Understanding Your ...

Understanding Your Western European Ancestors:
Demographics: Births

Birth dates and places are among the most basic pieces of information you can collect about your ancestors. A few facts will help you understand these important events in your ancestors’ lives and locate the records more effectively. Keep in mind when looking for birth records, that the birth of some of the family’s children will often predate the marriage record and that women often continued to have children into their early forties – and sometimes later. For more information on finding birth records, go to the Parish Records section.

Fertility and Family Size

Despite modern notions that women in this period gave birth to nearly a dozen children each, records tell a different story. European women had an average of five or six children during their lives, although the numbers varied greatly from place to place. For example, in Germany in the 1840s, the average number of children per marriage varied from 5.1 in Württemberg to 3.8 in East Prussia.

Several factors kept family size small. For one thing, women had a relatively short window of time to bear children. Most women didn’t marry until their late twenties when their fertility was already on the decline. Then, high death rates among young women cut short their number of childbearing years. Poor health and nutrition also contributed to smaller families, limiting the number of times a woman became pregnant. Another influential factor for family size was breastfeeding. In areas where breastfeeding was widely practiced, spacing between children increased, lowering the number of children a couple conceived.

Historians have also found evidence that couples made a conscious effort to limit the number of children they had. These practices started even before the beginning of the 1800s in some areas. Although birth control as we think of it wasn’t available, couples did have some options. By relying on periods of abstinence and other natural means, couples could space their children or stop conceiving children well before the woman became infertile. Large-scale declines in fertility didn’t occur until near the end of the 1800s. But, individual couples employed methods to control their family size long before this.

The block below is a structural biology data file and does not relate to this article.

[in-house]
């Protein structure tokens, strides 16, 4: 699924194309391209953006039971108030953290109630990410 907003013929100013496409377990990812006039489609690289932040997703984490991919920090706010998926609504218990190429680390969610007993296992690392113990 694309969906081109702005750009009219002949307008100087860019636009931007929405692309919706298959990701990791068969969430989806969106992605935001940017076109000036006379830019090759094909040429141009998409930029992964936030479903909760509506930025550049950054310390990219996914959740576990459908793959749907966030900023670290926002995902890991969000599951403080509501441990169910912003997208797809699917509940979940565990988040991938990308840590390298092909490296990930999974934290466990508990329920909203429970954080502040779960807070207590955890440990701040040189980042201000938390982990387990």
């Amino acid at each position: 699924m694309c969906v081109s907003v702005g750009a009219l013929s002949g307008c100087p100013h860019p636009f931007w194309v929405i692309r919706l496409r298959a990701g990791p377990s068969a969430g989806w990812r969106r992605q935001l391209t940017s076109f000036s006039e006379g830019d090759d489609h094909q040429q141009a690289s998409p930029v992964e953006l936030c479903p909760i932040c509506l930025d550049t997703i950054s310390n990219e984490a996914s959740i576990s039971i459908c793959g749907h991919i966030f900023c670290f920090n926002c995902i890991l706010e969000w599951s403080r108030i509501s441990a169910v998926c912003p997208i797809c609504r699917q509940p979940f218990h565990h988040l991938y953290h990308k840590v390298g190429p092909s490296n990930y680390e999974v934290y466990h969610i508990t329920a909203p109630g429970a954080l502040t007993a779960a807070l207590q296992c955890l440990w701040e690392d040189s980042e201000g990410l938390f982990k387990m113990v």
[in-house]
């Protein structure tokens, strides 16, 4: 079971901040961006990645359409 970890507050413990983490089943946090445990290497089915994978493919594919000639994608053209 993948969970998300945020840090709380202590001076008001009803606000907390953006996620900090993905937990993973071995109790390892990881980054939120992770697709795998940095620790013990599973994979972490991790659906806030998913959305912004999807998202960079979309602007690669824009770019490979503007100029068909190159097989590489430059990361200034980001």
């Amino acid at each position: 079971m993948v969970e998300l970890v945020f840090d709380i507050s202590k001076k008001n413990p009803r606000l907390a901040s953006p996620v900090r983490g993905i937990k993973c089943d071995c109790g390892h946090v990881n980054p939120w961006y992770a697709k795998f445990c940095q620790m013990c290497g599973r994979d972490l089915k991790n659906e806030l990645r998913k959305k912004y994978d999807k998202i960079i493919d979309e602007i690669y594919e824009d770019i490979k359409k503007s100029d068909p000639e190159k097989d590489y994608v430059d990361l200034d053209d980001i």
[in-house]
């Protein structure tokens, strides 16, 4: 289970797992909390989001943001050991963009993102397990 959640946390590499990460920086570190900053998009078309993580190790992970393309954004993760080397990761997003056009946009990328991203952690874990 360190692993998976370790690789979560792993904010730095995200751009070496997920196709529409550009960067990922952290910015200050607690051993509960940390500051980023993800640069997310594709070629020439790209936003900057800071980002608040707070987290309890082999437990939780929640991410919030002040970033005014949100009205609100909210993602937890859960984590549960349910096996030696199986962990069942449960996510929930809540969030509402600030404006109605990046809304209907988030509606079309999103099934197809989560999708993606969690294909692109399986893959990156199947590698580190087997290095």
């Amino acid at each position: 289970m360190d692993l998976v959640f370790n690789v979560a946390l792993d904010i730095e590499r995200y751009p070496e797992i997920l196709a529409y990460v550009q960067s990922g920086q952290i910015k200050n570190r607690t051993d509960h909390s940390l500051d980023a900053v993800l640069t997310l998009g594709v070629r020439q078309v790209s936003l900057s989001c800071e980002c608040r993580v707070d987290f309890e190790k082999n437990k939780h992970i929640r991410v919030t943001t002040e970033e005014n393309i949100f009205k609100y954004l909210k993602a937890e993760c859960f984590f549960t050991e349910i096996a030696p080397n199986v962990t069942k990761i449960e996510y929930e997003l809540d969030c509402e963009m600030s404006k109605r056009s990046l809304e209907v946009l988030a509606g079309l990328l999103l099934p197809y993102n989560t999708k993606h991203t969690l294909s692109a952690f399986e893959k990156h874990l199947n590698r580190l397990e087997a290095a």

Illegitimacy was a rather common occurrence in Western Europe in the 1700 and 1800s. Children born the first eight months of marriage were even more common. Together, between ten (in France) and thirty-seven percent (in England) of first births fell into the category of premarital conception. However, most illegitimate births did occur within a socially accepted courtship, which was often followed by marriage.

Despite the abundance of illegitimacy, children born to unmarried parents still experienced some setbacks early in life. For one thing, laws often discriminated against them. In many areas in Germany, illegitimate children couldn’t inherit property. However, if the parents married later many of the limitations didn’t apply anymore. Illegitimate children also had a higher infant mortality rate.

Illegitimacy took on a much different appearance than illegitimacy today. Although it was common for couples who weren’t married to have children, it was uncommon for these couples not to marry eventually. In essence, many illegitimate children were born into family units, although their families lacked the official blessing of the Lutheran Church. The couple often lived together and considered themselves a family at the time of the child's birth.

Couples delayed marriages for several reasons. Sometimes, they didn’t have the money to pay the marriage fee. Other times, the church was far away or the pastor wasn’t easily accessible. Some German states, in an effort to control the booming population, placed legal restrictions on marriage, making it more difficult. And sometimes, the couple simply didn’t feel that much concern about whether marriage or children came first. Before the Lutheran Church had gained a prominent role, peasant society had its own marriage customs. The community had viewed living together, making a commitment to one another, and especially having children as equivalent to getting married. Despite valiant efforts by the church, stamping out traditions and convincing people to first perform the ceremony in the church proved difficult.